In the described embodiments, the source driver circuit (16) includes a resistor-string DAC (22) including a plurality of resistors (23) coupled in series between first (VH) and second (VL) reference voltages, a plurality of switches (60) being coupled between various junctions between the resistors (23) and an input of a multiplexer (64), outputs of the multiplexer (64) being coupled to column driver buffers (66) of the source driver circuit (16), various groups of the resistors (23) being coupled between outputs of various pairs of the buffers (24-1,2 . . . m), respectively. A serial bus (SCK,SDA) couples gray scale codes from the controller (32B) to the control interface logic (48). In a described embodiment, storage cells of the first register (46) include flip-flops and the storage cells of the second register (42) include latches. Switch control logic (65) is coupled to control the switches (60) to sequentially couple gamma correction voltages from the resistor-string DAC (22) to the input of the multiplexer (64) in response to a control signal (36) from the controller (32B).
The first control signal (EN) can be set to a “1” level to cause the latches (42-1,2 . . . m) to be transparent thereby causing inputs to the DACs (58-1,2 . . . m) to be immediately updated with gray scale codes as they are loaded into the flip-flops (46-1,2 . . . m) by the control interface logic circuit (48).
The first (EN) and second (LOAD) control signals can be set to “0” levels to cause the latches (42-1, 2 . . . m) and the DACs (28-1, 2 . . . m) to maintain previous gamma reference voltages during transfer of gray scale codes by the control interface logic circuit (48) into the flip-flops (46-1, 2 . . . m), and the first control signal (EN) then is set to a “1” level to simultaneously update the contents of the latches (42-1, 2 . . . m) and thereby simultaneously update output voltages of the DACs (28-1,2 . . . m), to thereby avoid image artifacts associated with sequential updating of columns of an image being displayed by the LCD display system.
The control interface logic circuit (48) can be operated to maintain the second control signal (LOAD) at a “1” level while updating gray scale codes in the flip-flops (46-1,2 . . . m) to maintain the outputs of the DACs (28-1,2 . . . m) unchanged while updating the flip-flops (46-1,2 . . . m) and then set the second control signal (LOAD) to a “0” level to set the latches (42-1,2 . . . m) to a transparent condition to cause the DACs (28-1,2 . . . m) to be simultaneously updated with the gray scale codes updated in the flip-flops (46-1,2 . . . m), to thereby avoid image artifacts associated with sequential updating of columns of an image being displayed by the LCD display system.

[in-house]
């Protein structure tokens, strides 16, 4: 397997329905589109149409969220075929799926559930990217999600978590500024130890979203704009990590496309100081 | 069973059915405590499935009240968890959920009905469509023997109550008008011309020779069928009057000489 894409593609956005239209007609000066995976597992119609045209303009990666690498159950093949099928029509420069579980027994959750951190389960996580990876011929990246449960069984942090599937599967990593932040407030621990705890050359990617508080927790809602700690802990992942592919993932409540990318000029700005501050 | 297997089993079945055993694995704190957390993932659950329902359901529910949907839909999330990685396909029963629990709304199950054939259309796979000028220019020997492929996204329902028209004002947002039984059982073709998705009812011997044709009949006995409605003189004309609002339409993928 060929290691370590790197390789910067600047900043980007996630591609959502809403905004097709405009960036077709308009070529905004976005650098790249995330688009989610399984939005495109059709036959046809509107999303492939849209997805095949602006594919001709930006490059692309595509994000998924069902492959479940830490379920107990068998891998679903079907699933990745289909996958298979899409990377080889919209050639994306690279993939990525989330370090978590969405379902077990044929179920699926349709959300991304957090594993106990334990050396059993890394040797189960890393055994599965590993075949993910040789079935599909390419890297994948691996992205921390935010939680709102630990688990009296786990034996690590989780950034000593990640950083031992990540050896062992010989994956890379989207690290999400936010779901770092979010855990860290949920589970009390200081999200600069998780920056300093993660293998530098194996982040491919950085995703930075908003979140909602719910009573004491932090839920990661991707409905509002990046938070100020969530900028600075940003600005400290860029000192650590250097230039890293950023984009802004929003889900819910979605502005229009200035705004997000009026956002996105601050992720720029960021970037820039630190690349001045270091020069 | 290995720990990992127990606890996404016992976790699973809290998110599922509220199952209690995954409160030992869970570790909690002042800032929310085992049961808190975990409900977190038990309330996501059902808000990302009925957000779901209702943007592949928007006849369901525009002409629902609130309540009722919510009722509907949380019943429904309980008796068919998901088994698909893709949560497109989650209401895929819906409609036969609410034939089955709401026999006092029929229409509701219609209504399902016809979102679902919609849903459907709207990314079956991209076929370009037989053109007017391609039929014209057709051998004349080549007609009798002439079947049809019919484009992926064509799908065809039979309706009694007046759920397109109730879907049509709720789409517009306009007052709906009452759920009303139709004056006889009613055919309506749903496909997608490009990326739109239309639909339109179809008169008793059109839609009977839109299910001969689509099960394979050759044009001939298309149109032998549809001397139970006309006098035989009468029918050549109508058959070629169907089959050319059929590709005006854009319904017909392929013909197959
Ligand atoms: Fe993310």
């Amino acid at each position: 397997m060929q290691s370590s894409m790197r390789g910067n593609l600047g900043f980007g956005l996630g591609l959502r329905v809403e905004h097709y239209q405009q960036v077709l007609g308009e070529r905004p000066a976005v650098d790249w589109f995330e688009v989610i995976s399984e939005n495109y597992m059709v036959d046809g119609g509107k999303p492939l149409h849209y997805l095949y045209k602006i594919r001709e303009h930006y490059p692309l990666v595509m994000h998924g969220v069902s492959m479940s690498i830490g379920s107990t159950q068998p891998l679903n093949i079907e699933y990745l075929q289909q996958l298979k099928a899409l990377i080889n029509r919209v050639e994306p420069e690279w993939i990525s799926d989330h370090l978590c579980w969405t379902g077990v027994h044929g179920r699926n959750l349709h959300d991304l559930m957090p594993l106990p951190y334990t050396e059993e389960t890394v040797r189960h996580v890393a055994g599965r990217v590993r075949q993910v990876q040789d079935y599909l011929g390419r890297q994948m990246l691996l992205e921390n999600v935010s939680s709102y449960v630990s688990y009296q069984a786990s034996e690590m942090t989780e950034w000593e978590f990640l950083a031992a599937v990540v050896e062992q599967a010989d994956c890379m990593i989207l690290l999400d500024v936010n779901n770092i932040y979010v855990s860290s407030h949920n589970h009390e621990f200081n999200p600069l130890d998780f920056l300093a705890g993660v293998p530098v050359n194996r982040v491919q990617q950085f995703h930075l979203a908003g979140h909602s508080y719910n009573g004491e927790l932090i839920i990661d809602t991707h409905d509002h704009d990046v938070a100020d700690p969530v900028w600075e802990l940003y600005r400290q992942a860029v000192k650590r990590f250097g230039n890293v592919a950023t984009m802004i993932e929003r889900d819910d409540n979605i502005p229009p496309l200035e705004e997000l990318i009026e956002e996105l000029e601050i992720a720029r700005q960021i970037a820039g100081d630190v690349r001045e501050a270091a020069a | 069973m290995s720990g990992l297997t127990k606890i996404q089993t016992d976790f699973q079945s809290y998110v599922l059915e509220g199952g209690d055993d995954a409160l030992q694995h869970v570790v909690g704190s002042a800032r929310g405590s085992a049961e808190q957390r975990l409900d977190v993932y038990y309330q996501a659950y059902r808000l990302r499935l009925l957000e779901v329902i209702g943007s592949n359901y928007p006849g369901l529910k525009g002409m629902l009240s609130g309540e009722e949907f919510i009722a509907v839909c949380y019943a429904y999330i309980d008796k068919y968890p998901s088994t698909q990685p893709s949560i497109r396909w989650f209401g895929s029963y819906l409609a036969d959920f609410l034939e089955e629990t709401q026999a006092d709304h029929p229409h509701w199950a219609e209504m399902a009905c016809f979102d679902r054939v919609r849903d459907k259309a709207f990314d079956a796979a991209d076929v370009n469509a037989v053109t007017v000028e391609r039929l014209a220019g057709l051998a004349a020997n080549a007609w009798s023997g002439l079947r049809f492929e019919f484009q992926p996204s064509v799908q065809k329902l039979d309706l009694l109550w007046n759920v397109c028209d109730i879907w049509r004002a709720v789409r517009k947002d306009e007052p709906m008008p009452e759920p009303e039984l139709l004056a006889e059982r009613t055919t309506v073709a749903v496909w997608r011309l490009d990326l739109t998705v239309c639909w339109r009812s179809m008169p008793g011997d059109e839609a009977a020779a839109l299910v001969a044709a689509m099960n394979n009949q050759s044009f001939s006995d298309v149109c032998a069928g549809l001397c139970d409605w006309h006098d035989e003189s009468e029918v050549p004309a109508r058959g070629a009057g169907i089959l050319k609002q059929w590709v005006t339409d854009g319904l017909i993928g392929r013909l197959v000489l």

In one embodiment of the invention, loading of various gray scale codes into the first register (46) is performed in response to observation of visual effects of various gray scale codes on one or more images displayed by the LCD display system to obtain an optimized color curve for the LCD display system. Gray scale codes representing the optimized color curve then are stored in a non-volatile memory accessible by the controller (32B).
As in prior art
As in prior art
Logic circuit 30 operates in response to data and clock signals received on 12C bus 34 from controller 32A and performs the function of assembling the digital inputs for DACs 28-1, 2 . . . m so as to produce desired gray scale or intensity of pixels in the row currently selected by gate drive circuitry 12 in response to digital gray scale codes received from either an internal non-volatile memory 26A of the controller 32A or from an external EEPROM 26 and converted to the digital signals that are applied to the inputs of the various DACs.
Controller 32A of
The I2C bus (or any other serial bus) cannot update many registers simultaneously. In order to simultaneously transfer the contents register sections 42-1,2 . . . m to the inputs of DACs 28-1,2 . . . m, a second level of register sections 42-1,2 . . . m is provided that directly controls the digital inputs of DACs 42, wherein the first level of registers 46 holds new digital gray scale codes.
The inputs of register sections 46-1,2 . . . m are connected to conventional I2C interface circuitry included in 12C control interface logic 48, so updated digital data initially entered into register 46 can be held long enough to allow use of several different ways of simultaneously updating or sequencing the updating of the gray scale information to each of the q columns of LCD display panel 11.
A signal LOAD produced by I2C control interface logic 48 on conductor 56 is connected to one input of an OR gate 50. The other input of OR gate 50 is connected by conductor 55 to receive an enable signal EN. The outputs of the 10 latches included in register section 42-1 are connected, respectively, to the corresponding digital inputs of DAC 28-1. Similarly, the outputs of the 10 latches included in register section 42-2 are connected, respectively, to the corresponding digital inputs of DAC 28-2, and so forth. (Those skilled in the art will recognize that OR gate 50 is intended to represent any logic gate, such as a NOR gate with “active high” inputs or an AND gate or NAND gate with “active low” inputs, that performs a logical ORing function.)